“It’s just a belief that this is what a perfect German Shepherd looks like,” he said.
German Shepherds are living and dying in misery due to intensive breeding for “cosmetic” reasons, a major new report by the Royal Veterinary College has found.
A survey of data collected from 430 clinics across the UK reveals arthritis, cancer, aggression and sloping backs are afflicting the breed at higher rates than others due to aggressive selection.
Nearly one in two German Shepherds is being put down because they are unable to walk, experts said.
They said the trend would only cease when pet owners stop buying unnaturally shaped dogs.
The report follows an outcry at Crufts last year after a German Shepherd with an abnormally sloped back and painful looking gait won a “best in breed” prize.
It found that nearly 20 per cent of German Shepherd deaths reviewed were due to musculoskeletal disorders or osteoarthritis, while another five per cent were due to overweight and obesity,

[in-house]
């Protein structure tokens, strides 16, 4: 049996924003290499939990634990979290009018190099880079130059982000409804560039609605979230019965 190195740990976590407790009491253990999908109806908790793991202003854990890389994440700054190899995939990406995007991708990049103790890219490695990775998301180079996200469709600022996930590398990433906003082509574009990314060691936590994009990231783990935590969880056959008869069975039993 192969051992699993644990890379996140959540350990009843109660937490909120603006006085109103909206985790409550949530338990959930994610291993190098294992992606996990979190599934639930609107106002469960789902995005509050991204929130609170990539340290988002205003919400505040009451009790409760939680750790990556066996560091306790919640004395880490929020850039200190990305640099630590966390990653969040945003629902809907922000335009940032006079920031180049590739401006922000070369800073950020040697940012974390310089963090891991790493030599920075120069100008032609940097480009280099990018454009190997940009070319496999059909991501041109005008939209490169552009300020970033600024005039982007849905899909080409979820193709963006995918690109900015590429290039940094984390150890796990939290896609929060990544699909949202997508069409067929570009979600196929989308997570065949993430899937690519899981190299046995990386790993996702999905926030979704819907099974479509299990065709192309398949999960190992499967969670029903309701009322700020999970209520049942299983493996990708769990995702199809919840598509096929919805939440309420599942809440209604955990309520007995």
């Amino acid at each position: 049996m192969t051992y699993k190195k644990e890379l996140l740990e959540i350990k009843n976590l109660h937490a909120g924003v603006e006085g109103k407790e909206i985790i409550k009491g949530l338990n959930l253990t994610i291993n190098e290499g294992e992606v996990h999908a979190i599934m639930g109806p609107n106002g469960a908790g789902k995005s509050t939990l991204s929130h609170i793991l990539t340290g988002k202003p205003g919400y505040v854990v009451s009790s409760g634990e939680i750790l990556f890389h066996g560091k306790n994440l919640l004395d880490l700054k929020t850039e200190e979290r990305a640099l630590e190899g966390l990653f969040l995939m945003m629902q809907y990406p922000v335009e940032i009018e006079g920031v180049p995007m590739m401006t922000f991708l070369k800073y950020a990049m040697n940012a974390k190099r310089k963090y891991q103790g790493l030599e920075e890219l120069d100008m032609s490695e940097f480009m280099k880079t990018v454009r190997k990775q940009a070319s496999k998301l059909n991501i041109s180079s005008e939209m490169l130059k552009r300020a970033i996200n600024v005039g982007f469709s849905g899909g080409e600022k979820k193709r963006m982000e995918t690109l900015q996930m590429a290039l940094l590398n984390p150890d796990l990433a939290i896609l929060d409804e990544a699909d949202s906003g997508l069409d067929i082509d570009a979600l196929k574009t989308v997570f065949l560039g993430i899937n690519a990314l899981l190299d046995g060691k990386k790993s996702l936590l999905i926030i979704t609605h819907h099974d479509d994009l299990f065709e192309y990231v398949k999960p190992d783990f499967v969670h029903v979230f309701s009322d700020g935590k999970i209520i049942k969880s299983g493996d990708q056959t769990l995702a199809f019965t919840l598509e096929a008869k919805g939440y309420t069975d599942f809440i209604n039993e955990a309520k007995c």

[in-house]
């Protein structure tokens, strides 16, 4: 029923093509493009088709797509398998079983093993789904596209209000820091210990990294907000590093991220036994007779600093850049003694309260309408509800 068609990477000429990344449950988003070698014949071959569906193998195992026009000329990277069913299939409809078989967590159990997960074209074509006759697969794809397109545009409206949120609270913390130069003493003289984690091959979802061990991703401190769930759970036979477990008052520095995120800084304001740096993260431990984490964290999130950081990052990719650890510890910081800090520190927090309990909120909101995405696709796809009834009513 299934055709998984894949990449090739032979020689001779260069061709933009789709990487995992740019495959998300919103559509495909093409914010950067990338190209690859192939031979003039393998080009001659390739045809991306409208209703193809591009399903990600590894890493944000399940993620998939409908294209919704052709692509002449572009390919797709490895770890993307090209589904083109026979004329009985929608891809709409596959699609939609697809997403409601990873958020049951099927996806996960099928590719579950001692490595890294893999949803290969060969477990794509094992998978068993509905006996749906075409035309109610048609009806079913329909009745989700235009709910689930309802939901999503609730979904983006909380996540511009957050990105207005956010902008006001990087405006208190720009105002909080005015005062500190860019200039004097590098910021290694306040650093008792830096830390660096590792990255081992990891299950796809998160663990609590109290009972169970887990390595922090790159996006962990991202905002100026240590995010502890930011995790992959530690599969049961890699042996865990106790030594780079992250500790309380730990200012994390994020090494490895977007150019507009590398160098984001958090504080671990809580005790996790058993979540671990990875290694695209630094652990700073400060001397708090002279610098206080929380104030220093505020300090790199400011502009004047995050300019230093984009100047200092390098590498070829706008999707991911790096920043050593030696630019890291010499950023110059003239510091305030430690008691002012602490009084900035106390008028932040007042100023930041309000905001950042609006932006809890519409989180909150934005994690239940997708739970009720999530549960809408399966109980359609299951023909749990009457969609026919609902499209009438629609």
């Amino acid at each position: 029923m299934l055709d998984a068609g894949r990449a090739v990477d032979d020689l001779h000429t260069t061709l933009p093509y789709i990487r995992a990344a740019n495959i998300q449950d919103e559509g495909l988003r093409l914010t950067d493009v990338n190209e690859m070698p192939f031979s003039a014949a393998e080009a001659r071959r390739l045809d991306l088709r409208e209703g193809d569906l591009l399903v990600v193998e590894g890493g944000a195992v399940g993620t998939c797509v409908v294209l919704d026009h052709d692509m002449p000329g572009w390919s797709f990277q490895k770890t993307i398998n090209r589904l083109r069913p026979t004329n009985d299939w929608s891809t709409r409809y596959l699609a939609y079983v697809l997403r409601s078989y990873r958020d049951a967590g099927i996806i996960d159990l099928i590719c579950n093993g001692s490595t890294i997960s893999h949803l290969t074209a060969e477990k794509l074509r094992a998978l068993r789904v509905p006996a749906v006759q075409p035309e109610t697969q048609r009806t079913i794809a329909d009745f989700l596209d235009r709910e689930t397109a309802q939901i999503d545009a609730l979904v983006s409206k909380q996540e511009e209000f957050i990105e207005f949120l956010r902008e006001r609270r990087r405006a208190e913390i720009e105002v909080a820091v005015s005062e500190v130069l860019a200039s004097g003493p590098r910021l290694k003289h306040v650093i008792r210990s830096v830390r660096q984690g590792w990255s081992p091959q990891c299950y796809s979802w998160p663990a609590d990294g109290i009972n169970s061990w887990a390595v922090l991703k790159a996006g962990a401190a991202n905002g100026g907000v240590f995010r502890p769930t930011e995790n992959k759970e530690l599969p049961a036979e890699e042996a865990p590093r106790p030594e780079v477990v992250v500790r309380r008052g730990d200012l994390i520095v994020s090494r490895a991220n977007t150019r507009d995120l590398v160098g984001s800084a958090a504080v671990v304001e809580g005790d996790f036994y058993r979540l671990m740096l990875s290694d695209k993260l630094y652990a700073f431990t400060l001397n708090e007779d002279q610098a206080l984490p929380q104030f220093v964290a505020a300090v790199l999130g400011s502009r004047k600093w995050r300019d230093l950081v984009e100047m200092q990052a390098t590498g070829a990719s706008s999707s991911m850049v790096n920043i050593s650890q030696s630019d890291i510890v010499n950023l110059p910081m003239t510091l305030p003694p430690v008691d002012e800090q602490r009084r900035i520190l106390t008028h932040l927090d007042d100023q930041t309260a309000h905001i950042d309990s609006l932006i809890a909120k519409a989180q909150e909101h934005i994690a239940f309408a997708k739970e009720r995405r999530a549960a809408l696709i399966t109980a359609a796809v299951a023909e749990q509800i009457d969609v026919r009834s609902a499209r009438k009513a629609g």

Another 4.7 per cent of deaths were attributed to being put down due to aggression.
Dr Dan O’Neill, who led the research, which is published in Canine Genetics and Epidemiology, said a sloped back with shorter rear legs had become a fashionable look for show dogs, and that this was influencing breeding more widely.
“The decision to stop breeding them like this is not just one that can be taken by breeders or the Kennel Club, but by the general public.
“If they refuse to buy these dogs then the breeders will stop breeding them.”
German Shepherds were originally bred as a medium-sized dog for herding work until their popularity as a guard dog led to them being bred for a larger size and aggressive demeanour.
“If people think something like a sloped back is good then they will think that more of it is better,” said Dr O’Neill.
The Kennel Club ruled this year that dogs can only be exhibited at Crufts if they are able to “stand freely” and balance while both pasterns – the lower part of the leg – are vertical.
A spokesman welcomed today’s report, saying the German Shepherd was one of the organisation’s seventeen breeds involved in the Breed Health and Conservation Plan.